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Additional £16million to protect Sheffield from flooding
Sheffield is set to receive an additional £16 million for the city's flood defence programme, following the Government's new multi-billion pound investment plan, announced on Tuesday (14 July).
Sheffield City Council has welcomed the announcement, which will support the continued delivery of its important plans to protect the city from the effects of flooding.
The extra funding is awarded to the Upper Don Valley Phase 2 scheme that will protect the Neepsend and Kelham districts of the city, together with a significant contribution to natural flood management (NFM) measures in the uplands above the city. The scheme’s £9million Phase 1, which covers the Lower Loxley area, is due to start next month.
The funding recognises the work that the Council and the EA have been doing in advancing Sheffield’s flood defence schemes to a position where they are ready for delivery.
To protect Sheffield from extreme flood events such as those witnessed last winter, the Council and Environment Agency approach is a combination of traditional defences and natural ‘slowing the flow’ measures in the uplands. This approach delivered significant benefits during last winter’s storms in preventing a repeat of the devastating 2007 floods from happening again in Sheffield’s lower Don valley.
Natural flood management helps to alleviate flooding through reducing surface flow. Various natural alleviation methods are being used in Sheffield including tree planting, peat and soil restoration and the formation of temporary ponds.
Councillor Mark Jones, Cabinet Member for Environment, Streetscene and climate change at Sheffield City Council, said: "This funding is welcome news for Sheffield. We have proven the importance of a strong flood defence programme, delivering the robust schemes that protected thousands of homes and hundreds of businesses, during the 2019 floods.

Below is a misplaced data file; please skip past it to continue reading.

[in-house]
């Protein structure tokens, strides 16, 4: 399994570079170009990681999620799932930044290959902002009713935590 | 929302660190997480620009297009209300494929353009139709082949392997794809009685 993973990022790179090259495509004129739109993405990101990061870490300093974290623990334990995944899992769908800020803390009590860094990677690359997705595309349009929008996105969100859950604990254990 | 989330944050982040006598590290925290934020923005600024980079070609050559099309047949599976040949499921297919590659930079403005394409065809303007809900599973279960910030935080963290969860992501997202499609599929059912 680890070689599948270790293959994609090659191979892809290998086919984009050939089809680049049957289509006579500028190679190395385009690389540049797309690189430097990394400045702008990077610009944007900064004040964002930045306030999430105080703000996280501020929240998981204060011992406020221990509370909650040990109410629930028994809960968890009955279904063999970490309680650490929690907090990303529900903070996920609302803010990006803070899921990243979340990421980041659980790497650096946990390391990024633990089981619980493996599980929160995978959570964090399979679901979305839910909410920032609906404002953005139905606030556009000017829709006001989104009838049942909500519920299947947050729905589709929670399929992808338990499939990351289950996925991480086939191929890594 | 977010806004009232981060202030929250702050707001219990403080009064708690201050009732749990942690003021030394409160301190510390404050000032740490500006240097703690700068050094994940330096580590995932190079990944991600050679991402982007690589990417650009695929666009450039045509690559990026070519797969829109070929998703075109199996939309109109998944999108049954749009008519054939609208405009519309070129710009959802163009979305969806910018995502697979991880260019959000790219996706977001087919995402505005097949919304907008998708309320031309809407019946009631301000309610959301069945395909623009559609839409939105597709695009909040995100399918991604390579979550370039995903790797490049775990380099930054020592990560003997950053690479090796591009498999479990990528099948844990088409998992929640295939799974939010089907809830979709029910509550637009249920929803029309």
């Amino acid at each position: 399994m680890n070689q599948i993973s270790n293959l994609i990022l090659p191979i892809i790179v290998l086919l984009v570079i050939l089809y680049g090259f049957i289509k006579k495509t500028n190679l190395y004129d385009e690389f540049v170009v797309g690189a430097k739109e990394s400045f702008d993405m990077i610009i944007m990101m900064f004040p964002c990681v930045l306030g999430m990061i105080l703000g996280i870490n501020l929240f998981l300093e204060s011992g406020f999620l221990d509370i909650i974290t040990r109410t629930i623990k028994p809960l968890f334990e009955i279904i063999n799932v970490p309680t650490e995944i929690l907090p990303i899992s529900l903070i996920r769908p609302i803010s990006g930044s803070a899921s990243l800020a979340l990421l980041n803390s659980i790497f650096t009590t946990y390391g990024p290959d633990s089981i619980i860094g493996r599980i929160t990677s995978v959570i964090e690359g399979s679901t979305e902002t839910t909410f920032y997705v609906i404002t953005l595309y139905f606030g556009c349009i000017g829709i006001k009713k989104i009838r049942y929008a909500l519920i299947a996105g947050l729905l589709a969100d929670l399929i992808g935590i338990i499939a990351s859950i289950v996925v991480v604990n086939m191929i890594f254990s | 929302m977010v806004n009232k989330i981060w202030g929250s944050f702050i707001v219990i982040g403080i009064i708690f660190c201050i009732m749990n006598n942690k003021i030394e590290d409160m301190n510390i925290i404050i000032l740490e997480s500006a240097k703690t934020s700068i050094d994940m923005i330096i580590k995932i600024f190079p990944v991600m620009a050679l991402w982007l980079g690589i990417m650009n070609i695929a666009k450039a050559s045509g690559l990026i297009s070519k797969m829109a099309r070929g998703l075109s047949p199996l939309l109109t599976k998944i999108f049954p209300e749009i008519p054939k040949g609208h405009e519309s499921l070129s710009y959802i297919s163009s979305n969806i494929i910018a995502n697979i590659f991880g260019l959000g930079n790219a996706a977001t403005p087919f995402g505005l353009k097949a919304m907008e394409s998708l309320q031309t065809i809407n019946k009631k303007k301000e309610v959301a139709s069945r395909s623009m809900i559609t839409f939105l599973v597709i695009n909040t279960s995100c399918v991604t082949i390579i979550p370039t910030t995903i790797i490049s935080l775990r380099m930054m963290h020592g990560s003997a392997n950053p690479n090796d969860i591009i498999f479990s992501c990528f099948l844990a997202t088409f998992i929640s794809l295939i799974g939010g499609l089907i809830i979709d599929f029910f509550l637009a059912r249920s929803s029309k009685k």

"This funding highlights the strength, and the confidence nationally in our plans, as well as the successful working partnerships we have forged with the Environment Agency and other flood management organisations.
"Natural Flood Management is at the heart of our flood mitigations, and will add to our Net Zero 2030 Carbon targets.
"Although we have seen positive results, the effects of climate change will only increase the threat of flooding and the danger to lives, homes and businesses. It is crucial that we continue to urgently progress the next phases of our planned programme, and this additional funding will support us in doing so."
Helen Batt, South Yorkshire Flood Risk Manager at the Environment Agency said: “This funding boost is great news for Sheffield and our plans to progress flood defences to better protect homes and businesses.
“This investment is to accelerate vital shovel-ready flood defence projects like the Upper Don, which will drive economic growth and build greater resilience to the impacts of the climate emergency. I am delighted that the money will also enable work to continue on an ambitious “Source to Sea” programme of natural flood management projects, harnessing the power of nature not only to reduce flood risk, but also deliver benefits for climate, nature, and communities.”
“This is an important part of the ambitious green and resilient recovery from the coronavirus pandemic.”
Sheffield City Council will provide updates as and when work on the Upper Don Valley Phase 2 scheme progresses.
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